66. A Sense of Belonging …

From Summer Place forward, Diana and I went out and around with one another every weekend.  We were certainly entertained enough with what we were doing together yet we hadn’t committed to exclusivity.

Then the time had come in both our minds that I should meet her family.  Her parents were previously divorced and so it would be one at a time meetings.  Besides that her mother and sister had returned to the Midwest after the separation.   

I met her father and I felt he approved of me, at the very least, as his eldest daughter’s companion.  Now I said it this way because interracial relationships were still not easily accepted.

The only real prejudice I had previously encountered in my life was that over religious views.  California was certainly more relaxed than say, the Midwest states where her parents were raised and there was just a little concern that her relationship with me might’ve been frowned upon.  

We weren’t discussing marriage or anything and she assured me that her parents were well aware of her lifelong interest in all aspects of foreign cultures; this shouldn’t be too difficult for them.  

Well the fact is we got along quite well.  He really liked me as a human being and I felt him to be genuine.  One day he invited Diana and myself to dinner at a real nice restaurant in Westwood Village.  

Halfway through our time there at the table, Diana’s father gently placed his hand on our waitress’s hand when she stopped by, yet again with her very big smile and he said, “Doris I’d like you to meet someone.  You already know my daughter … and this is her wonderful friend, Parma.”

I knew it!  I had been pondering the obvious friendliness between Diana’s dad and our waitress.  Maybe they were just casually flirting? I thought.  Here it is, confirmed.  He had a real nice friend there who quite clearly was looking out for him and as a bonus, a nice 20% discount (he told us later) whenever he dined there.  As a single man that turned out to be quite often.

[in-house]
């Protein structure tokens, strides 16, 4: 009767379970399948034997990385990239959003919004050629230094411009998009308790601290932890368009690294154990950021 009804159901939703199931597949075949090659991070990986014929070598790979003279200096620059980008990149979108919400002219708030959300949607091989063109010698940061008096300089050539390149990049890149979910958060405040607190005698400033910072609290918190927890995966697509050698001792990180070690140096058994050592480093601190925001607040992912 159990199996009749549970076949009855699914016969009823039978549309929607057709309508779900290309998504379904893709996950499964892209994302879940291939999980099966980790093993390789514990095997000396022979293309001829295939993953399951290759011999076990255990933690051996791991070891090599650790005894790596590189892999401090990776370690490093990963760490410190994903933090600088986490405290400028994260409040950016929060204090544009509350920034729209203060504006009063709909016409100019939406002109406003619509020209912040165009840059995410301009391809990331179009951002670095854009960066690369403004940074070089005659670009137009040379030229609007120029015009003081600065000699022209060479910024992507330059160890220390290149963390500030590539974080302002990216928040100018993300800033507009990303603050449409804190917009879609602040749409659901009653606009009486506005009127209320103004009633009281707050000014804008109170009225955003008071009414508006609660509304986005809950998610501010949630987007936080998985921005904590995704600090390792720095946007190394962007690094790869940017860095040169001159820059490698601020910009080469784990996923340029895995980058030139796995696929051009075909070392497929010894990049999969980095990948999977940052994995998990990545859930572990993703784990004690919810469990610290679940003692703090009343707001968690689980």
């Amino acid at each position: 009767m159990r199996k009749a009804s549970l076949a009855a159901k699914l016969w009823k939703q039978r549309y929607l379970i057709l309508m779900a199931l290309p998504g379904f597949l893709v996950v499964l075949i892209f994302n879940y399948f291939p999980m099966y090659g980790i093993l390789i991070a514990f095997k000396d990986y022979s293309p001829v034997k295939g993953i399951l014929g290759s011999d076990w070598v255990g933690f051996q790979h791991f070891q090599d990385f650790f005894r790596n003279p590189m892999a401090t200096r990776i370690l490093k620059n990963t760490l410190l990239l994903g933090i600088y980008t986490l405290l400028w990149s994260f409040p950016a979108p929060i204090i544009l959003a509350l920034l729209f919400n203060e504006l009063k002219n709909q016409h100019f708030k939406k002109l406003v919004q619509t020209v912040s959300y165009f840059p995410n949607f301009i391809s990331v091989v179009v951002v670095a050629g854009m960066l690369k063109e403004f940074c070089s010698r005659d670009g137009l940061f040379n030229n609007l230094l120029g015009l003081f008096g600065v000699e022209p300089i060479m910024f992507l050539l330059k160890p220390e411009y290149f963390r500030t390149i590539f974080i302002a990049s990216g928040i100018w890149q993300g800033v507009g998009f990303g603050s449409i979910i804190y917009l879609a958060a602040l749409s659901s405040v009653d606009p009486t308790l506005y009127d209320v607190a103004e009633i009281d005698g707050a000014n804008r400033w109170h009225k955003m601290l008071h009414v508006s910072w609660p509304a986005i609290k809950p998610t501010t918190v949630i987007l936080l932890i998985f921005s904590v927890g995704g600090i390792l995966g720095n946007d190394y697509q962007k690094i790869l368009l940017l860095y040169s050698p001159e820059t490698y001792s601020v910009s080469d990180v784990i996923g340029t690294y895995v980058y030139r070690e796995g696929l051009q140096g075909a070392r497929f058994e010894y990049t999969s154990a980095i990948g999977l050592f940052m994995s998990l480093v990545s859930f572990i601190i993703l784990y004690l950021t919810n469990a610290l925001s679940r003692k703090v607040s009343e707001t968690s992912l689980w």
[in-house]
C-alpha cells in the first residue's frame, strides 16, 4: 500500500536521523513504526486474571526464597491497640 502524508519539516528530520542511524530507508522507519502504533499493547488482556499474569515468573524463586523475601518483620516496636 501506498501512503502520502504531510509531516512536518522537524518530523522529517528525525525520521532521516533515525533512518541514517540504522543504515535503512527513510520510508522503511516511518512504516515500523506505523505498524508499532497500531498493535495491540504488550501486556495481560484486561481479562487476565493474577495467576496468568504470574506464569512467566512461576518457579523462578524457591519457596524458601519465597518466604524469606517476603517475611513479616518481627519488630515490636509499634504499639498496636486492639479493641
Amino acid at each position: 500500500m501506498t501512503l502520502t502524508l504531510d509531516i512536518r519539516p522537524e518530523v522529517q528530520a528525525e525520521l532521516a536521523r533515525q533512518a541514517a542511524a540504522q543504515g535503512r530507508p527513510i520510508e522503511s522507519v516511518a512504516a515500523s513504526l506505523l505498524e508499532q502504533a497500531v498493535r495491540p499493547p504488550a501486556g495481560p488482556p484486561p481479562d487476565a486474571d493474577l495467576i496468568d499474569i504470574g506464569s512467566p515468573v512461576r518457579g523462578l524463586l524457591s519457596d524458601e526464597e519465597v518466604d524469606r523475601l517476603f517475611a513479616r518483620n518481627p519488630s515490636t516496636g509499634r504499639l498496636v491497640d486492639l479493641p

My days and nights moved along at a steady pace and that brings me around to the autumn.  🍁 One day a tenant called me to help her move something heavy in her place. I accidentally left my apartment door open when I went there.  In that time frame someone came into my residence and stole a few things.

Naturally I was alarmed and informed the owner of the building.  She in turn released me from my position and I found myself suddenly unemployed.  In fact she took me to court suing for I cannot even remember what but the judge dismissed the charges.  Apparently he had better things to do.

I say take that whole scenario any way you will because I know what I thought about it.  As might be expected I filled ‘mom’ in on what happened.  In her ever-luvin’ way she said to me, “Honey you never mind all that, I’ll fix things up for you.”  Mrs. Elson had another set of friends up Hollywood way and I found myself in a similar situation up there; resident caretaker of tenants.

As was anticipated Diana and I were still right on track even though we weren’t as close, geographically speaking.  She remained in Westwood and I now lived on Sherbourne Drive.

I was given a nice furnished studio apartment and also had a sort of guardian looking out for me.  This would be an older lady, a very dear friend of ‘mom’ – she’d call me over to her place for coffee or something to eat and ask me how I was getting on, a personal evaluation if you will.  

And Dave’s mom still called up regularly to check on me. We certainly didn’t want a repeat of the previous scene.  Speaking of Dave, we still found time to hang out together and we were both glad of it.  And whenever I could I’d give him advance notice of Diana’s visit, he’d happily make arrangements for the 4 of us to double date.